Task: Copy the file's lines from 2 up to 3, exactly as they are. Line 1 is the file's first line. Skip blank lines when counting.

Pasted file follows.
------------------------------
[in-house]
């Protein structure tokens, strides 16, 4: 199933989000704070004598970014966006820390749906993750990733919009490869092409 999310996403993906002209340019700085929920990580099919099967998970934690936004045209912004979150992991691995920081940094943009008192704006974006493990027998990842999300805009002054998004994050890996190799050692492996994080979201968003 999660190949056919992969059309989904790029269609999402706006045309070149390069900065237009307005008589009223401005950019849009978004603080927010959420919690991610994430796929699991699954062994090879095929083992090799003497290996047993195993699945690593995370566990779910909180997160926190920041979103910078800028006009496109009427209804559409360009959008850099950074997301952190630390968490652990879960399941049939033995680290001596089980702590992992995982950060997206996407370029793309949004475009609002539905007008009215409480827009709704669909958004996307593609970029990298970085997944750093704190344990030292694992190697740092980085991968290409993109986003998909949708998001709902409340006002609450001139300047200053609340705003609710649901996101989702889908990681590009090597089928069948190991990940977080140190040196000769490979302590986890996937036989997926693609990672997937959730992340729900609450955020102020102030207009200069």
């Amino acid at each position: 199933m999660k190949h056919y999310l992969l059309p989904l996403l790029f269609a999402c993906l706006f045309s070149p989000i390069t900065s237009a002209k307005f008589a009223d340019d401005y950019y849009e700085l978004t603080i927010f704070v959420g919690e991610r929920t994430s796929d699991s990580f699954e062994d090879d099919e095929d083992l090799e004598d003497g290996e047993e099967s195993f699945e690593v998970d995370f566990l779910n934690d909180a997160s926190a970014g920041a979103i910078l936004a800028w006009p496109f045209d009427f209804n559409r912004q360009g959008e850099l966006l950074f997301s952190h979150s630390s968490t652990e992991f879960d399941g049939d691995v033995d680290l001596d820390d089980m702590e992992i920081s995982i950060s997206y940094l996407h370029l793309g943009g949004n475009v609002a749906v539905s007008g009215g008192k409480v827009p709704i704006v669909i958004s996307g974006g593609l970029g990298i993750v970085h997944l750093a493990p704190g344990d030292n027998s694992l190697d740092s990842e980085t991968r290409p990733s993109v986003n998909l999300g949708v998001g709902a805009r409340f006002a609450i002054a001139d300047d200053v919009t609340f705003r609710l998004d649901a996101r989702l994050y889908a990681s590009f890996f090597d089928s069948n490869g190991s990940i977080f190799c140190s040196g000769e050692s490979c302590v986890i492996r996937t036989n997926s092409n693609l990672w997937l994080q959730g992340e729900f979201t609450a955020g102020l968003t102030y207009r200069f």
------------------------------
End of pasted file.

């Protein structure tokens, strides 16, 4: 199933989000704070004598970014966006820390749906993750990733919009490869092409 999310996403993906002209340019700085929920990580099919099967998970934690936004045209912004979150992991691995920081940094943009008192704006974006493990027998990842999300805009002054998004994050890996190799050692492996994080979201968003 999660190949056919992969059309989904790029269609999402706006045309070149390069900065237009307005008589009223401005950019849009978004603080927010959420919690991610994430796929699991699954062994090879095929083992090799003497290996047993195993699945690593995370566990779910909180997160926190920041979103910078800028006009496109009427209804559409360009959008850099950074997301952190630390968490652990879960399941049939033995680290001596089980702590992992995982950060997206996407370029793309949004475009609002539905007008009215409480827009709704669909958004996307593609970029990298970085997944750093704190344990030292694992190697740092980085991968290409993109986003998909949708998001709902409340006002609450001139300047200053609340705003609710649901996101989702889908990681590009090597089928069948190991990940977080140190040196000769490979302590986890996937036989997926693609990672997937959730992340729900609450955020102020102030207009200069």
């Amino acid at each position: 199933m999660k190949h056919y999310l992969l059309p989904l996403l790029f269609a999402c993906l706006f045309s070149p989000i390069t900065s237009a002209k307005f008589a009223d340019d401005y950019y849009e700085l978004t603080i927010f704070v959420g919690e991610r929920t994430s796929d699991s990580f699954e062994d090879d099919e095929d083992l090799e004598d003497g290996e047993e099967s195993f699945e690593v998970d995370f566990l779910n934690d909180a997160s926190a970014g920041a979103i910078l936004a800028w006009p496109f045209d009427f209804n559409r912004q360009g959008e850099l966006l950074f997301s952190h979150s630390s968490t652990e992991f879960d399941g049939d691995v033995d680290l001596d820390d089980m702590e992992i920081s995982i950060s997206y940094l996407h370029l793309g943009g949004n475009v609002a749906v539905s007008g009215g008192k409480v827009p709704i704006v669909i958004s996307g974006g593609l970029g990298i993750v970085h997944l750093a493990p704190g344990d030292n027998s694992l190697d740092s990842e980085t991968r290409p990733s993109v986003n998909l999300g949708v998001g709902a805009r409340f006002a609450i002054a001139d300047d200053v919009t609340f705003r609710l998004d649901a996101r989702l994050y889908a990681s590009f890996f090597d089928s069948n490869g190991s990940i977080f190799c140190s040196g000769e050692s490979c302590v986890i492996r996937t036989n997926s092409n693609l990672w997937l994080q959730g992340e729900f979201t609450a955020g102020l968003t102030y207009r200069f």